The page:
Posted by: koolwine | August 1, 2015

Return Trip: Macedonia

Back in April I posted “Freud’s Sister.” The book was written by a Macedonian but since it was set in Austria, I didn’t get a sense of the country at all. In the post, I noted that I couldn’t find any pieces of contemporary literature set in Macedonia. Not long after, I received an email from Christina E. Kramer, the translator of “Freud’s Sister”. She told me that her translations included the first two volumes of Luan Starova’s Balkan saga, in which the land that is now known as Macedonia figures prominently. She graciously mailed me a copy of each. They turned out to be exactly what I was hoping for – windows into Macedonia.

My Father’s Books 

by Luan Starova • Translated by Christina E. Kramer
Originally published in Macedonia as Tatkovite knigi, 1992
University of Wisconsin Press, 2012 • 197 pgs

my fathers books by luan starova
Summary:  The question “What is your nationality?” seems like a no-brainer. But what if your country has changed borders or names, or been politically dismantled? What if any or all of these changes happened several times during your lifetime? Luan Starova’s father experienced the collapse of the Ottoman Empire. He moved his family from place to place as the Balkan region splintered into countries with ever-shifting boundaries. The only constant in the senior Starova’s life was his personal library. He delved into it daily to make sense of the region’s unrelenting turmoil. In the brief but telling reminiscences that make up My Father’s Books, Luan Starova pays homage to his father, and shares the vital role that literature played in his family.

Genre: Memoir
World Lit Up Rating:book iconbook iconbook icon
(On a scale of 1-5, with 1 book = turned off and 5 books = lit up)

Quote:

In those rare moments when, bent over his opened books, he considered his fate, seeking solutions to the Balkan history of his family, in those moments when he thought he was fully prepared to begin writing the history of the Balkans through the decline of three empires (Ottoman, Fascist, and Stalinist) with which the life of his family had collided, my father began to ask himself which was his fatherland: the fatherland of his ancestors or the fatherland of his descendants?

He was deeply convinced, and no one and nothing could dissuade him from this belief, that his library remained his ultimate fatherland. It was filled with books in various languages, in various scripts, from various eras. Here, too, was the great globe he rotated when he was unable to confirm his true homeland.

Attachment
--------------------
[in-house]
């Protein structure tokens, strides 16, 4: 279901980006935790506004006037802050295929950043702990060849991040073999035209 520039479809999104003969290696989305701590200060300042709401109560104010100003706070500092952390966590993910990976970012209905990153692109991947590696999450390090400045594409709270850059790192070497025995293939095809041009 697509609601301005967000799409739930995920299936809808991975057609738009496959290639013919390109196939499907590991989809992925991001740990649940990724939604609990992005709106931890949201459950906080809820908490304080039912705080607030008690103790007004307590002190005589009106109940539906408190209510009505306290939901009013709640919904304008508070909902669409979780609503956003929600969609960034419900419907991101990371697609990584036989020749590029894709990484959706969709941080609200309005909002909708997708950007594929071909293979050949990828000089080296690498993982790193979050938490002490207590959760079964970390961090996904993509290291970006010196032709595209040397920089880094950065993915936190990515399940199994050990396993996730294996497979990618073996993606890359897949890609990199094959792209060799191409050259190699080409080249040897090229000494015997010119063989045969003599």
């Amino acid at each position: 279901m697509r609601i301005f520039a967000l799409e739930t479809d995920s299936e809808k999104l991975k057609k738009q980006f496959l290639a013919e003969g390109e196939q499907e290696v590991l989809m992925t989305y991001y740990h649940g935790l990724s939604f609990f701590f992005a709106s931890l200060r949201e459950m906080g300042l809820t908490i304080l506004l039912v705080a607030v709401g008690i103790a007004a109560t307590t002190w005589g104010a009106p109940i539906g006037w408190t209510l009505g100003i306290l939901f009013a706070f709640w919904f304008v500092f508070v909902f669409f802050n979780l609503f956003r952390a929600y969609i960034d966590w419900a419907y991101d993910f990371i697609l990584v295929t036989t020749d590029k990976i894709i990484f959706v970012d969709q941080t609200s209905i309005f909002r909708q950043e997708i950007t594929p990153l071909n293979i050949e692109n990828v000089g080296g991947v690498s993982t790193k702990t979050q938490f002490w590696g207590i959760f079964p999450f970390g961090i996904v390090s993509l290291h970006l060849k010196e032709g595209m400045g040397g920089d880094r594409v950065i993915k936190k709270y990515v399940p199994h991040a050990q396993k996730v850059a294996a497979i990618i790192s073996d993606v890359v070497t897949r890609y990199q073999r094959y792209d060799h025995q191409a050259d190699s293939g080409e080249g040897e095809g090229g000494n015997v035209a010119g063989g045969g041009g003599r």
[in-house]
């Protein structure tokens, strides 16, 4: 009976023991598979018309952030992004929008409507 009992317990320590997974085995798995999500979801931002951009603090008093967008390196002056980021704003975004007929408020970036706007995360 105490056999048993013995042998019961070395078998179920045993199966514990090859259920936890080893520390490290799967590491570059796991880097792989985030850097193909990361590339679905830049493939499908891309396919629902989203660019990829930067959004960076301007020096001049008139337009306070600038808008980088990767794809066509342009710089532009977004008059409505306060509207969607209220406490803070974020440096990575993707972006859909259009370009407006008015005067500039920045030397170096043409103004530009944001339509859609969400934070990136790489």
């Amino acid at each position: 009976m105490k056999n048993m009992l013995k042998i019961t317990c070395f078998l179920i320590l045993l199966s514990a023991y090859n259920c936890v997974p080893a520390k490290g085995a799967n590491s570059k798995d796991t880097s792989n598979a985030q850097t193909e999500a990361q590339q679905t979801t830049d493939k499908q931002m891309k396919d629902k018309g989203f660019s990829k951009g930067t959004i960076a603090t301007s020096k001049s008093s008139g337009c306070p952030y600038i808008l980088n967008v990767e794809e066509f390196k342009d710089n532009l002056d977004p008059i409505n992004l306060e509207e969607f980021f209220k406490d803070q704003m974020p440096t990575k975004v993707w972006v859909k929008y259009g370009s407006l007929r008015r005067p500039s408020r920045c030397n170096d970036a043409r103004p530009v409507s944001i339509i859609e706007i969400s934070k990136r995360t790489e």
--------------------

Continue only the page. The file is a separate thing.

_______________________________________________________________________________________

The Time of the Goats 

by Luan Starova • Translated by Christina E. Kramer
Originally published in Macedonia as Vremeto na kozite, 1993
University of Wisconsin Press, 2012 • 154 pgs

the time of the goats by luan starova
Summary:  In a complete style change from My Father’s Books, Starova straightforwardly tells a story from his youth in 1940s Yugoslavia (now Macedonia). Starova’s family and many others in the city of Skopje are starving, but they are about to fall into some luck. Local goatherds have been forced out of their mountain homes by the Communist government and sent into the city to work in factories. The officials didn’t dream that the goatherds would bring their flocks with them. The cheese and milk that the goats produce save the populace from starvation, but the central government demands a full-scale slaughter of the goats. Starova’s father and a charismatic goatherd named Changa attempt to save the animals from the lunacy of communism.

Genre: Memoir

World Lit Up Rating:book iconbook iconbook iconbook icon
(On a scale of 1-5, with 1 book = turned off and 5 books = lit up)

Quote:

It was not easy for my father to make sense of this time of the goats, to enter it and submit to it. He thought that the banal question—whether to ban goats in the first years of Communism—had become a true test, a first obstacle on which Communism had stumbled, and from that moment it began its collapse due to its powerlessness to engage for long with the reality of the way life was truly lived…

Unlike my father, Mother did not contemplate the weight of history theoretically. For my mother, history was us—her hungry children with no goats, and all the well-fed children in those families with goats.

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Responses

  1. The Time of the Goats sounds fascinating! I’ve put it on my list to read for Macedonia.

    Like


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